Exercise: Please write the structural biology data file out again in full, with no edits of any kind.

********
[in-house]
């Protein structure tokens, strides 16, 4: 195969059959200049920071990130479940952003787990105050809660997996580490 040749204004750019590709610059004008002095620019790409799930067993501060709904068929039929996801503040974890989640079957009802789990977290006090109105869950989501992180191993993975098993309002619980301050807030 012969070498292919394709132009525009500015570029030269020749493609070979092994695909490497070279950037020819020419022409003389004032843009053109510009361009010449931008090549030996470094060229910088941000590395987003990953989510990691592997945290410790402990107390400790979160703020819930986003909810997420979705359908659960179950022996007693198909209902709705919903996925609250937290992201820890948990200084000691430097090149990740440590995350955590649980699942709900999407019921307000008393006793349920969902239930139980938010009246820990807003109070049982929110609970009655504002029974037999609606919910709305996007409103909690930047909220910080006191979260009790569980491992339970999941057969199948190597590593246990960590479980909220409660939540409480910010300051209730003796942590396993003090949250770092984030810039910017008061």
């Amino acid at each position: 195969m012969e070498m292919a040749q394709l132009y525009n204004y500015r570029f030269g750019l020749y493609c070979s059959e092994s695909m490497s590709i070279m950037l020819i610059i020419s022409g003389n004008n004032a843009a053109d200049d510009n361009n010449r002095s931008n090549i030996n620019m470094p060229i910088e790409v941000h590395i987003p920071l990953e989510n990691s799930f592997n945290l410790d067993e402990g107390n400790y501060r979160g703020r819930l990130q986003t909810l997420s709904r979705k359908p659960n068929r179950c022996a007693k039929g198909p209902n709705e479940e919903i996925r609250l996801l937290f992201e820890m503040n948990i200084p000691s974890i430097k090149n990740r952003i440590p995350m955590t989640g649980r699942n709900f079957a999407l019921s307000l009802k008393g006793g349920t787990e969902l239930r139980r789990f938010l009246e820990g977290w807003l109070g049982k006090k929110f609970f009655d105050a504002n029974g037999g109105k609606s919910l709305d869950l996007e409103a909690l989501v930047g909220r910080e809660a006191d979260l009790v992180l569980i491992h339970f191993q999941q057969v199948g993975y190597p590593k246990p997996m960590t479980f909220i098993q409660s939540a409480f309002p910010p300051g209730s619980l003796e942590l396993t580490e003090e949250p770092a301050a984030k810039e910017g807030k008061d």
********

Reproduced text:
[in-house]
């Protein structure tokens, strides 16, 4: 195969059959200049920071990130479940952003787990105050809660997996580490 040749204004750019590709610059004008002095620019790409799930067993501060709904068929039929996801503040974890989640079957009802789990977290006090109105869950989501992180191993993975098993309002619980301050807030 012969070498292919394709132009525009500015570029030269020749493609070979092994695909490497070279950037020819020419022409003389004032843009053109510009361009010449931008090549030996470094060229910088941000590395987003990953989510990691592997945290410790402990107390400790979160703020819930986003909810997420979705359908659960179950022996007693198909209902709705919903996925609250937290992201820890948990200084000691430097090149990740440590995350955590649980699942709900999407019921307000008393006793349920969902239930139980938010009246820990807003109070049982929110609970009655504002029974037999609606919910709305996007409103909690930047909220910080006191979260009790569980491992339970999941057969199948190597590593246990960590479980909220409660939540409480910010300051209730003796942590396993003090949250770092984030810039910017008061």
């Amino acid at each position: 195969m012969e070498m292919a040749q394709l132009y525009n204004y500015r570029f030269g750019l020749y493609c070979s059959e092994s695909m490497s590709i070279m950037l020819i610059i020419s022409g003389n004008n004032a843009a053109d200049d510009n361009n010449r002095s931008n090549i030996n620019m470094p060229i910088e790409v941000h590395i987003p920071l990953e989510n990691s799930f592997n945290l410790d067993e402990g107390n400790y501060r979160g703020r819930l990130q986003t909810l997420s709904r979705k359908p659960n068929r179950c022996a007693k039929g198909p209902n709705e479940e919903i996925r609250l996801l937290f992201e820890m503040n948990i200084p000691s974890i430097k090149n990740r952003i440590p995350m955590t989640g649980r699942n709900f079957a999407l019921s307000l009802k008393g006793g349920t787990e969902l239930r139980r789990f938010l009246e820990g977290w807003l109070g049982k006090k929110f609970f009655d105050a504002n029974g037999g109105k609606s919910l709305d869950l996007e409103a909690l989501v930047g909220r910080e809660a006191d979260l009790v992180l569980i491992h339970f191993q999941q057969v199948g993975y190597p590593k246990p997996m960590t479980f909220i098993q409660s939540a409480f309002p910010p300051g209730s619980l003796e942590l396993t580490e003090e949250p770092a301050a984030k810039e910017g807030k008061d």